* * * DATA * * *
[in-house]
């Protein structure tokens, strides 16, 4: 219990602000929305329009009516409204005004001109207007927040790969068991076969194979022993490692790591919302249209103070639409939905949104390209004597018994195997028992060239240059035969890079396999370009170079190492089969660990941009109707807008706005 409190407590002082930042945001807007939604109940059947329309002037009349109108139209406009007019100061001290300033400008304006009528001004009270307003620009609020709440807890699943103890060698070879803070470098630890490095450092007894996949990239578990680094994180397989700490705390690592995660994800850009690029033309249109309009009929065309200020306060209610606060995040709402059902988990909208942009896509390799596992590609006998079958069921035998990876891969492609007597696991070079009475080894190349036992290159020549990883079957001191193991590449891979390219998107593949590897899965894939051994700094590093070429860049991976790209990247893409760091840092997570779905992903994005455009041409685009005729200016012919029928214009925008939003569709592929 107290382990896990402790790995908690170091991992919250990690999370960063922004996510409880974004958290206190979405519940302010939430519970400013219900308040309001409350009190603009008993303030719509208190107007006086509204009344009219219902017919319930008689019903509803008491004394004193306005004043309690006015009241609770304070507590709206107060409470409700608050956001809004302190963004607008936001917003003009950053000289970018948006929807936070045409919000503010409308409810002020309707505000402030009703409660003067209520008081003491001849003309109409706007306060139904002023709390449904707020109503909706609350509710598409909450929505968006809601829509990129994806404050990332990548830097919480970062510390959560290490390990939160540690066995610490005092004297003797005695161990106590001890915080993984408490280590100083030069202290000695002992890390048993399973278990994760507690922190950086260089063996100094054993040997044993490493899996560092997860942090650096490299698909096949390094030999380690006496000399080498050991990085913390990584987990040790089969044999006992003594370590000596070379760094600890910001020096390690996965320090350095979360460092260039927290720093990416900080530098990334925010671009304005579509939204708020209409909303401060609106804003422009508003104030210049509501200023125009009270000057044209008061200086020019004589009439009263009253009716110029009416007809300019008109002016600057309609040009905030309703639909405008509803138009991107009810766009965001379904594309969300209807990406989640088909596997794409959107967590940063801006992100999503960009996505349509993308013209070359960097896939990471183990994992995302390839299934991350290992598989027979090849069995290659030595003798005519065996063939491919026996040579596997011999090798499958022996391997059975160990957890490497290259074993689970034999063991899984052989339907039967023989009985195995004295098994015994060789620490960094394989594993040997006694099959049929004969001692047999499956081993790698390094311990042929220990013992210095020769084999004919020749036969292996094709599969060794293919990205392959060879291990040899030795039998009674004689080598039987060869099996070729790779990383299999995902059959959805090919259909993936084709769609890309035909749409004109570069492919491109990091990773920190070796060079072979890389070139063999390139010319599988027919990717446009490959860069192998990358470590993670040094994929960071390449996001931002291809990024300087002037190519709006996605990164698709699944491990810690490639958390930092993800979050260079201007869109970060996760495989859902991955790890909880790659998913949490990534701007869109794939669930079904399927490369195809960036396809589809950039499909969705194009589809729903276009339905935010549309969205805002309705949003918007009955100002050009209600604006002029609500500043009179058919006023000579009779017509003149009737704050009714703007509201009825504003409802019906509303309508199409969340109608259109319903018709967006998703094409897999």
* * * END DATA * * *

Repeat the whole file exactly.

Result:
[in-house]
């Protein structure tokens, strides 16, 4: 219990602000929305329009009516409204005004001109207007927040790969068991076969194979022993490692790591919302249209103070639409939905949104390209004597018994195997028992060239240059035969890079396999370009170079190492089969660990941009109707807008706005 409190407590002082930042945001807007939604109940059947329309002037009349109108139209406009007019100061001290300033400008304006009528001004009270307003620009609020709440807890699943103890060698070879803070470098630890490095450092007894996949990239578990680094994180397989700490705390690592995660994800850009690029033309249109309009009929065309200020306060209610606060995040709402059902988990909208942009896509390799596992590609006998079958069921035998990876891969492609007597696991070079009475080894190349036992290159020549990883079957001191193991590449891979390219998107593949590897899965894939051994700094590093070429860049991976790209990247893409760091840092997570779905992903994005455009041409685009005729200016012919029928214009925008939003569709592929 107290382990896990402790790995908690170091991992919250990690999370960063922004996510409880974004958290206190979405519940302010939430519970400013219900308040309001409350009190603009008993303030719509208190107007006086509204009344009219219902017919319930008689019903509803008491004394004193306005004043309690006015009241609770304070507590709206107060409470409700608050956001809004302190963004607008936001917003003009950053000289970018948006929807936070045409919000503010409308409810002020309707505000402030009703409660003067209520008081003491001849003309109409706007306060139904002023709390449904707020109503909706609350509710598409909450929505968006809601829509990129994806404050990332990548830097919480970062510390959560290490390990939160540690066995610490005092004297003797005695161990106590001890915080993984408490280590100083030069202290000695002992890390048993399973278990994760507690922190950086260089063996100094054993040997044993490493899996560092997860942090650096490299698909096949390094030999380690006496000399080498050991990085913390990584987990040790089969044999006992003594370590000596070379760094600890910001020096390690996965320090350095979360460092260039927290720093990416900080530098990334925010671009304005579509939204708020209409909303401060609106804003422009508003104030210049509501200023125009009270000057044209008061200086020019004589009439009263009253009716110029009416007809300019008109002016600057309609040009905030309703639909405008509803138009991107009810766009965001379904594309969300209807990406989640088909596997794409959107967590940063801006992100999503960009996505349509993308013209070359960097896939990471183990994992995302390839299934991350290992598989027979090849069995290659030595003798005519065996063939491919026996040579596997011999090798499958022996391997059975160990957890490497290259074993689970034999063991899984052989339907039967023989009985195995004295098994015994060789620490960094394989594993040997006694099959049929004969001692047999499956081993790698390094311990042929220990013992210095020769084999004919020749036969292996094709599969060794293919990205392959060879291990040899030795039998009674004689080598039987060869099996070729790779990383299999995902059959959805090919259909993936084709769609890309035909749409004109570069492919491109990091990773920190070796060079072979890389070139063999390139010319599988027919990717446009490959860069192998990358470590993670040094994929960071390449996001931002291809990024300087002037190519709006996605990164698709699944491990810690490639958390930092993800979050260079201007869109970060996760495989859902991955790890909880790659998913949490990534701007869109794939669930079904399927490369195809960036396809589809950039499909969705194009589809729903276009339905935010549309969205805002309705949003918007009955100002050009209600604006002029609500500043009179058919006023000579009779017509003149009737704050009714703007509201009825504003409802019906509303309508199409969340109608259109319903018709967006998703094409897999």